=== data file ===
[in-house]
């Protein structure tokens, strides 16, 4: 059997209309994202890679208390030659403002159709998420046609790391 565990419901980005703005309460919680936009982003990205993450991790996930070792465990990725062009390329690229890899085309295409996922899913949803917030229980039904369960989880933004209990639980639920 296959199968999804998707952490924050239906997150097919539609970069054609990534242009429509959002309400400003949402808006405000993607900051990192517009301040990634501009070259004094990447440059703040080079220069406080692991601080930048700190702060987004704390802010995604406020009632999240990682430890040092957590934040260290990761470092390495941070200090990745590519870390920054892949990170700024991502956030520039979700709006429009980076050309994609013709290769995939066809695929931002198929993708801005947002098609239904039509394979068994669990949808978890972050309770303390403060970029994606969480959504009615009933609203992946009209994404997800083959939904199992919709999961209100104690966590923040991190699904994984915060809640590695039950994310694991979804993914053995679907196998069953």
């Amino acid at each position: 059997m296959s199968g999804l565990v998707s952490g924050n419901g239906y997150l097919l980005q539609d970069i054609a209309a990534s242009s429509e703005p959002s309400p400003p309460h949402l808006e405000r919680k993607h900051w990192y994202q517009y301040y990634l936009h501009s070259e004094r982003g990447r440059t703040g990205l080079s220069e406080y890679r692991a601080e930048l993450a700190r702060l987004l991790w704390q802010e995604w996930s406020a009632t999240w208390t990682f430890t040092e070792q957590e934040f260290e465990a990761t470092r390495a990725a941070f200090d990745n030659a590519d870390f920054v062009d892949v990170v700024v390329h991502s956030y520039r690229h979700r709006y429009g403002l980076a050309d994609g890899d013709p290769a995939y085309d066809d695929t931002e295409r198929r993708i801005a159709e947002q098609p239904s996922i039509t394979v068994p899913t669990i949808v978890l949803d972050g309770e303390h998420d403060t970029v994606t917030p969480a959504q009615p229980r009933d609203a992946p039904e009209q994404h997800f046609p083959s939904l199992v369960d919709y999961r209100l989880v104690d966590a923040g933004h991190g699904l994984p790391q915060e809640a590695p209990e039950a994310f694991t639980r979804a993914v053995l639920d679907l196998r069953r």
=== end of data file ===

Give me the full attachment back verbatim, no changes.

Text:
[in-house]
């Protein structure tokens, strides 16, 4: 059997209309994202890679208390030659403002159709998420046609790391 565990419901980005703005309460919680936009982003990205993450991790996930070792465990990725062009390329690229890899085309295409996922899913949803917030229980039904369960989880933004209990639980639920 296959199968999804998707952490924050239906997150097919539609970069054609990534242009429509959002309400400003949402808006405000993607900051990192517009301040990634501009070259004094990447440059703040080079220069406080692991601080930048700190702060987004704390802010995604406020009632999240990682430890040092957590934040260290990761470092390495941070200090990745590519870390920054892949990170700024991502956030520039979700709006429009980076050309994609013709290769995939066809695929931002198929993708801005947002098609239904039509394979068994669990949808978890972050309770303390403060970029994606969480959504009615009933609203992946009209994404997800083959939904199992919709999961209100104690966590923040991190699904994984915060809640590695039950994310694991979804993914053995679907196998069953």
């Amino acid at each position: 059997m296959s199968g999804l565990v998707s952490g924050n419901g239906y997150l097919l980005q539609d970069i054609a209309a990534s242009s429509e703005p959002s309400p400003p309460h949402l808006e405000r919680k993607h900051w990192y994202q517009y301040y990634l936009h501009s070259e004094r982003g990447r440059t703040g990205l080079s220069e406080y890679r692991a601080e930048l993450a700190r702060l987004l991790w704390q802010e995604w996930s406020a009632t999240w208390t990682f430890t040092e070792q957590e934040f260290e465990a990761t470092r390495a990725a941070f200090d990745n030659a590519d870390f920054v062009d892949v990170v700024v390329h991502s956030y520039r690229h979700r709006y429009g403002l980076a050309d994609g890899d013709p290769a995939y085309d066809d695929t931002e295409r198929r993708i801005a159709e947002q098609p239904s996922i039509t394979v068994p899913t669990i949808v978890l949803d972050g309770e303390h998420d403060t970029v994606t917030p969480a959504q009615p229980r009933d609203a992946p039904e009209q994404h997800f046609p083959s939904l199992v369960d919709y999961r209100l989880v104690d966590a923040g933004h991190g699904l994984p790391q915060e809640a590695p209990e039950a994310f694991t639980r979804a993914v053995l639920d679907l196998r069953r």